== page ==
Hellenic Telecom Union Fears Job Losses Under Deutsche Telekom
OME-OTE, the union group representing 16,000 workers at Hellenic Telecommunications Organization SA, said it's concerned that jobs will be cut at the former phone monopoly after Deutsche Telekom AG bought a stake.
Assurances by Chief Executive Officer Panagis Vourloumis over the weekend that Greek law protects jobs at the company are unconvincing, Panagiotis Koutras, OME-OTE president, said in a phone interview today.
``It's words,'' said Koutras. ``There's no agreement anywhere and if you look at what Deutsche Telekom did with its employees in Germany, I don't think anyone can be convinced by these words.''
Deutsche Telekom, Europe's biggest telephone company, last week agreed to buy a 20 percent stake in Hellenic Telecom for 2.5 billion euros ($4 billion) from Marfin Investment Group SA. The Bonn-based company, which reported a surprise loss last month on costs to eliminate jobs, is seeking growth opportunities as clients cancel fixed lines in Germany and U.S. mobile competition heats up.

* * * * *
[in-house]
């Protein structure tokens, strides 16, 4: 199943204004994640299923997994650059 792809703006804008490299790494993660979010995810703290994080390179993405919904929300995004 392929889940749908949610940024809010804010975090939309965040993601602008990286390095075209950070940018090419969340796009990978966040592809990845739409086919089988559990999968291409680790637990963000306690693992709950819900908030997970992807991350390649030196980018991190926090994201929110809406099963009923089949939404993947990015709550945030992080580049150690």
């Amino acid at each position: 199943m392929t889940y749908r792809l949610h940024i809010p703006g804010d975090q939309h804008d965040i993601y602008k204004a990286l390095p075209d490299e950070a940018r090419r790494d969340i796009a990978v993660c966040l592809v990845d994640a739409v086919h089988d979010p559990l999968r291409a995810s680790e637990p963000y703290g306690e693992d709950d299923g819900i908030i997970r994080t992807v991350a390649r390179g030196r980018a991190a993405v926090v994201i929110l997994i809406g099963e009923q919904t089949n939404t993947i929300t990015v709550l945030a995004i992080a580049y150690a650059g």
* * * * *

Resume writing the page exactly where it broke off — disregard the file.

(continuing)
The deal is conditional on Greek government approval for Deutsche Telekom to raise its stake beyond 20 percent and get management control. The Greek state, which owns 28 percent of Hellenic Telecom, won't let its holding fall below 20 percent, Greek Economy Minister George Alogoskoufis said in an interview with Flash Radio on March 21.
OME-OTE held a rally outside the company's Athens headquarters this morning, the first of planned protests this week. Unionists prevented staff from entering the building until about 10 a.m. before dispersing, said a company spokeswoman, who declined to be named. The group has said it will strike for three days from March 26.
The General Confederation of Greek Workers, the umbrella group for about 2 million non-government workers, warned of ``a storm of protests and industrial action'' if the stake sale proceeds, according to an emailed statement today.
Hellenic Telecom must remain under the control of the Greek state, Koutras said. Alogoskoufis, who met with union representatives last week, wasn't clear on whether management would remain under Greek control.
``He implied the Germans would have the day-to-day running, while issues of major importance will be held together with the Greek state,'' Koutras said.
In statements to Eleftherotypia newspaper yesterday, Alogoskoufis said he aimed at joint management of Hellenic Telecom, in which both Deutsche Telekom and the Greek state would play a role.